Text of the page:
filmmaking came around really early in my life, as I was dwelling into multiple aspects of creativity. Music came first, with detecting a strong sense of melody and rythmn inside myself. I hesitated between seriously studying sound engineering but Couldnt find the appropriate program in Paris back then, so I went straight into film studies, right after my economic and social studies. The rest is me now thirty four years later, still at it.  

Who is your role model?
I always stayed away from ego worshiping, I m more inclined to be inspired by a whole vibe, a true divine expression on a higher frequency, if it could be understood as such a desire for a more transcending expression as a true artistic source or compass.

Which movies are your favorites? Why?
different periods of film history got my attention. Honestly speaking, from the golden age till now I m trying to keep an open mind. I m totally a student of the craft and seek a reference point for every creative endeavor that I undertake. I champion to the youth every time I can the importance of knowing your craft s history and draw from it. We all are responsible for the cultural survival of our species. The mavericks got my respect , again no name needed to mention here.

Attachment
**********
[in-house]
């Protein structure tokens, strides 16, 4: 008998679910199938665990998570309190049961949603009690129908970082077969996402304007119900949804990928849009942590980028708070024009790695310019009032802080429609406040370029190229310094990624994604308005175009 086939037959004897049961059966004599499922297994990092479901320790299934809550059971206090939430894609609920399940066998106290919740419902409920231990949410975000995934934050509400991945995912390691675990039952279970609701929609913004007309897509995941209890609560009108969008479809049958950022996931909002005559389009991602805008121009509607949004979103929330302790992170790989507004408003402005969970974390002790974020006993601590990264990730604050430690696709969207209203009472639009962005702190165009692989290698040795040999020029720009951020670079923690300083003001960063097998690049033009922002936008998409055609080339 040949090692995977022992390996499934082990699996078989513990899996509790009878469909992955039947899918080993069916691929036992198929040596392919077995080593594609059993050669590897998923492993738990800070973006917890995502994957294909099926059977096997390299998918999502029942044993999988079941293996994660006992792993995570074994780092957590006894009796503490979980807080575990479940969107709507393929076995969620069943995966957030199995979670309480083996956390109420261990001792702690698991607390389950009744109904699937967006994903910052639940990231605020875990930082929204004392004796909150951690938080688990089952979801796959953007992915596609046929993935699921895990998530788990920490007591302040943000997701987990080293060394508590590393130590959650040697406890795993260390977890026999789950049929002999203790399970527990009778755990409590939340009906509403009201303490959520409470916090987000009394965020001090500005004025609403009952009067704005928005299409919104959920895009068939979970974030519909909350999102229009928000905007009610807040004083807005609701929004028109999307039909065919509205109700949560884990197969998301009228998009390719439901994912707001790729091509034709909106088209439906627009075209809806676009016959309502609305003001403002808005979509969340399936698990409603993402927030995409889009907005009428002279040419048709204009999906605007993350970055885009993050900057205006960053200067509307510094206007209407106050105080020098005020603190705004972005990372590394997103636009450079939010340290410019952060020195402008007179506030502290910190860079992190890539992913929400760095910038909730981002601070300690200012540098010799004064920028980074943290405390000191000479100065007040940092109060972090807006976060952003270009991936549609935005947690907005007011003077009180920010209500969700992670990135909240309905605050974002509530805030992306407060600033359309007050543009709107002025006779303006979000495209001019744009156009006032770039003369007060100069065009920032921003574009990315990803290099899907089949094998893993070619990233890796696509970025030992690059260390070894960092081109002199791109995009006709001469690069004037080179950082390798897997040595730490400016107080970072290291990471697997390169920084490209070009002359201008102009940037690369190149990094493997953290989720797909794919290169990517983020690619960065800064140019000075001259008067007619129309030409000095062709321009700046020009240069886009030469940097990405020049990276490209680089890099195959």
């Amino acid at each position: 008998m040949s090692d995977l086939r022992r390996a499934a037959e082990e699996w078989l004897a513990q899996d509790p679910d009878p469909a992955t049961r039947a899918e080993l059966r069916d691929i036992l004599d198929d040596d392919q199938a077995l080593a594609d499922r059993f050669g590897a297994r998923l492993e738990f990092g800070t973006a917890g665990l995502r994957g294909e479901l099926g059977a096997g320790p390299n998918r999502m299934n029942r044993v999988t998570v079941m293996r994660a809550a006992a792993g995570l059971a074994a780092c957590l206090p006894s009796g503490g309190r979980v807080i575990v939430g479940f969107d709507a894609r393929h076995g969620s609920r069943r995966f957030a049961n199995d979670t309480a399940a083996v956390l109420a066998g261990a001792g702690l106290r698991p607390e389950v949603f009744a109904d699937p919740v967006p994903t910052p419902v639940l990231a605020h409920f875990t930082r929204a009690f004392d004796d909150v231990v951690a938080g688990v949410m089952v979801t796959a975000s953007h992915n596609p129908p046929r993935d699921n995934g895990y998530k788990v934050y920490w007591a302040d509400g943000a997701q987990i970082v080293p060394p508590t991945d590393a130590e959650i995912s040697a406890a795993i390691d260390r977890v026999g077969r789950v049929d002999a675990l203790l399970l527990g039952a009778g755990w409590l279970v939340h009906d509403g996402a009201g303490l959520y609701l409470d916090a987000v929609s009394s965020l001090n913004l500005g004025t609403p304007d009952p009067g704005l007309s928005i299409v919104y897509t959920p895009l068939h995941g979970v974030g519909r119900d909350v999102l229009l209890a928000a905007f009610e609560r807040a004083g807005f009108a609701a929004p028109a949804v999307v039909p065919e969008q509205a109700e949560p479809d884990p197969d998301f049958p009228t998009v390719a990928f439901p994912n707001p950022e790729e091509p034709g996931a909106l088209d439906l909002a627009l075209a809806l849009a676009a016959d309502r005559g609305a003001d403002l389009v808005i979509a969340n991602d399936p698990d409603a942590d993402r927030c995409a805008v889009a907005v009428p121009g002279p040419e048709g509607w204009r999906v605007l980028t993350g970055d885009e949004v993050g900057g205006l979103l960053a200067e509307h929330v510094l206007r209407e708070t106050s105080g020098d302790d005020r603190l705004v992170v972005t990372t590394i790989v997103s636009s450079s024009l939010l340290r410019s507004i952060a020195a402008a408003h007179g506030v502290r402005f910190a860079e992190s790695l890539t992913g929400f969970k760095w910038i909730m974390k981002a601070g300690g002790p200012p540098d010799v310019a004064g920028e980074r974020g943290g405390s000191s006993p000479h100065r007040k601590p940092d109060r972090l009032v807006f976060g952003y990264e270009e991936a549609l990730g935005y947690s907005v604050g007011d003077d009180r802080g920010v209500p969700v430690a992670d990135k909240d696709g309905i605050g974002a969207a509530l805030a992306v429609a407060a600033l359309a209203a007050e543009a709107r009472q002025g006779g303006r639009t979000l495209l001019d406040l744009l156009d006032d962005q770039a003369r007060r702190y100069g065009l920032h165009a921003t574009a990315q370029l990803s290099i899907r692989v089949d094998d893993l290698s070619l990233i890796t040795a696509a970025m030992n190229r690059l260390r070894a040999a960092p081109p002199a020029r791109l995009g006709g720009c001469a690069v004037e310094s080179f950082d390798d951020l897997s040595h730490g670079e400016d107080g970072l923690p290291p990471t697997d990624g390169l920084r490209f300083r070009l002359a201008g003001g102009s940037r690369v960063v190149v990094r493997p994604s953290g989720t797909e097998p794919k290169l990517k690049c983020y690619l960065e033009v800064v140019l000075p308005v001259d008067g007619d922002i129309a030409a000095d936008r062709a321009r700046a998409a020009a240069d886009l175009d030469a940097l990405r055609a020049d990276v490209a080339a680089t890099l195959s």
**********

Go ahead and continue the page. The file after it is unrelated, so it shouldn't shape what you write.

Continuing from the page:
Where do you look for inspiration for your films?
Life itself as the struggle between the light through the dark.

Which topics interest you the most?
Transcending the banal and bringing in a new mechanism through the lense, as to read another form of reality where the editing of time, light and space would introduce a subject and its possibilities. My favorite themes are dreams and desires and all that impede them in this reality, but allow them to exist on a cinematic dimensional plane of study.

What do you consider your greatest achievement in your career?
that i m still living the journey.

What do you consider most important about filming?
the act of filming is made as the first stroke. Like the primordial artist in the cave. The legacy of the human soul, a map to our transcendence as conscious beings, whose journeys matter the most as our mortality becomes realer to us.

Which film technique of shooting do you consider the best?
I never bother with anything "technical" it comes to me when needed.

How would you rate/What is your opinion about current filmmaking?
I Don t rate. It s exactly at the opposite of my whole life philosophy.

What can disappoint you in a movie?
I m generally lucky. I watch films that are calling me for some reason. So I m rarely disappointed

Who supports you in your film career?
My creator. Please Don t let go, lol.